Gov. Eric Holcomb today signed an executive order requiring all K-12 schools in Indiana to provide instruction via remote learning for the remainder of the 2019-2020 school year, according to a press release from the governor's office.
The order also outlines options for districts to continue education during the response to the COVID-19 pandemic.
To complete the school year, all schools previously received a 20-day waiver to reduce the number of required in-person or remote instruction days to 160 days. The order now requires schools to continue providing instruction via remote learning until they complete either of the following:
- 160 instructional days
- At least 20 additional days of remote learning between April 2 and the end of the school year. If a school completes 20 days and falls short of the required 160 instructional days, the Indiana Department of Education (IDOE) can waive the difference.
All K-12 schools will need to submit a plan for review and approval by IDOE by April 17. The plan can include e-learning, extended learning, project-based or portfolio learning, competency-based learning, partnerships with higher education for increased student supports and other similar methods.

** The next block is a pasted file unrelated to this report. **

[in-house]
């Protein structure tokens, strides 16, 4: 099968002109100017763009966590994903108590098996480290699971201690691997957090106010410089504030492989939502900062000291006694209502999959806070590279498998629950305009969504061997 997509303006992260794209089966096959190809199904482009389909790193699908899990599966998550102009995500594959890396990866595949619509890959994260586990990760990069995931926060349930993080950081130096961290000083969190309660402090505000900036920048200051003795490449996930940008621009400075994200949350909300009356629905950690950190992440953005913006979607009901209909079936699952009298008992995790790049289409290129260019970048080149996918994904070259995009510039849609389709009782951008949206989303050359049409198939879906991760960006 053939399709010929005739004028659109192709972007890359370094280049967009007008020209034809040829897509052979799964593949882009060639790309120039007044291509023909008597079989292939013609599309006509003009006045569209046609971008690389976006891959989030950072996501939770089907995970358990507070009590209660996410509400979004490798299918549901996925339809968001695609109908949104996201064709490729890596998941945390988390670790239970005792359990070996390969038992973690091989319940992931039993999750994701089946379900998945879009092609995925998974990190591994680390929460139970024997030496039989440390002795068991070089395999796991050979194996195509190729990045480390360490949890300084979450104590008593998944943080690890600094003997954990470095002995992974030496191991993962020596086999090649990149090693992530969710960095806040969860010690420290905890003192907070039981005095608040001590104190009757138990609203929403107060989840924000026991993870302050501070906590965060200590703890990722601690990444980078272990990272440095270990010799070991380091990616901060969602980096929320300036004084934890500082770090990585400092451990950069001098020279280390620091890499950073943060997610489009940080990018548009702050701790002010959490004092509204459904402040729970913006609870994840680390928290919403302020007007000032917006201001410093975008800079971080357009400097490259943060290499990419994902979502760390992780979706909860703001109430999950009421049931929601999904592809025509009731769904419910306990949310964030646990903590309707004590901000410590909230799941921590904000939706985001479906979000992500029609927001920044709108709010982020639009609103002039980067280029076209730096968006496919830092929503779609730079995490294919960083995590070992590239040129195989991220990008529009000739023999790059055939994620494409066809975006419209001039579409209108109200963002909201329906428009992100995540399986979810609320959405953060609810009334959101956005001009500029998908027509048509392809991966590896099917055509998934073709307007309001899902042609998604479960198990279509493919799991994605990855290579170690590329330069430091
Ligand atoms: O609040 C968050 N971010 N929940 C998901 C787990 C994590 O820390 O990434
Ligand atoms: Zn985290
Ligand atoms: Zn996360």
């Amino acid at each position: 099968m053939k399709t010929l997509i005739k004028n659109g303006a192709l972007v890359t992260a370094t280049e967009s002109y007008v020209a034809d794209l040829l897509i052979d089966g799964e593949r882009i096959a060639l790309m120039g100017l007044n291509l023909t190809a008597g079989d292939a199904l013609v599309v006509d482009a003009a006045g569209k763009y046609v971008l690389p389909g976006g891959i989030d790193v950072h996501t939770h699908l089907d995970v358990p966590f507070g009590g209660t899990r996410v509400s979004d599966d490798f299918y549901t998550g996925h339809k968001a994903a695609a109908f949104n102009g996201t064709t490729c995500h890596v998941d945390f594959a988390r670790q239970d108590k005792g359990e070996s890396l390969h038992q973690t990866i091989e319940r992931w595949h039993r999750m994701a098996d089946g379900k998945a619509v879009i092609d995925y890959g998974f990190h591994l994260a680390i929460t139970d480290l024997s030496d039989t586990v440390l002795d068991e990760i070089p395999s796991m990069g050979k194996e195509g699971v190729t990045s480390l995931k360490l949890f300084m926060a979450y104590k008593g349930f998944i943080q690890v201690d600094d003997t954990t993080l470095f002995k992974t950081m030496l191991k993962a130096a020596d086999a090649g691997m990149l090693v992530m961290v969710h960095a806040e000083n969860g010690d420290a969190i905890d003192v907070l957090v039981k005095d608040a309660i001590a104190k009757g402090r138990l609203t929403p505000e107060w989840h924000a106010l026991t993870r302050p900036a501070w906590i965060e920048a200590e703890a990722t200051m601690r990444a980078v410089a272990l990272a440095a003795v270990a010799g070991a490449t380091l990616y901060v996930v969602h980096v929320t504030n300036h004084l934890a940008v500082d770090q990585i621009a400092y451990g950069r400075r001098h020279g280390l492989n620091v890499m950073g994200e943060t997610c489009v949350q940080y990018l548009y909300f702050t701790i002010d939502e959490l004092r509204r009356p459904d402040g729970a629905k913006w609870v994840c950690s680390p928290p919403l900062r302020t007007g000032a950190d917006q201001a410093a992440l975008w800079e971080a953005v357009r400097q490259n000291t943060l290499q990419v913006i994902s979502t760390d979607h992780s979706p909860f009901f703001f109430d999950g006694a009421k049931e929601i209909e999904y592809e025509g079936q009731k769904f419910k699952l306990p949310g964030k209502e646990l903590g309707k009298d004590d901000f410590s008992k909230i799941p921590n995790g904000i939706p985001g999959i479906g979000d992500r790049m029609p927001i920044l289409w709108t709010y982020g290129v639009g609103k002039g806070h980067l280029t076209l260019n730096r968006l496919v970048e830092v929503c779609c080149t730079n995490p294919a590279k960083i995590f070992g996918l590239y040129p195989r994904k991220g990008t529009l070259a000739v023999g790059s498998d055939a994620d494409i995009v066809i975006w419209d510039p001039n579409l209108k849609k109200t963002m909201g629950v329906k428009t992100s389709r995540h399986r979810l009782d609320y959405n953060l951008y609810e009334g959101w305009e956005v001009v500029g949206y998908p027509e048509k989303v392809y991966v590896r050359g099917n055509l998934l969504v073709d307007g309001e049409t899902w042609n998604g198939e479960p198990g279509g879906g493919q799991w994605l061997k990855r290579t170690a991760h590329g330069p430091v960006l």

The governor, in conjunction with Jennifer McCormick, superintendent of public instruction, directed the Indiana State Board of Education (SBOE) to provide flexibility for school corporations for students who are to graduate in 2020.
A school corporation may issue an Indiana diploma to a student who has met all of the following requirements:
- All of the course and credit requirements for the specific diploma designation based on a combination of high school credits earned prior to and the course in which a student was enrolled as of March 19, when the governor issued the statewide school closure.
- Any virtual or remote learning participation requirements established by the governing body of the local school corporation in response to the statewide school closure order issued by the governor.
- Any additional graduation requirements established by the governing body of the local school corporation prior to the school closure order issued by the governor.
The executive order also extends teacher licenses expiring between March 1 and Aug. 31 until Sept. 1.
Other deadlines and requirements for the current school year will be reviewed by McCormick, the executive director of SBOE, and relevant state agencies. They will submit recommendations to the governor by April 7 for review and further action.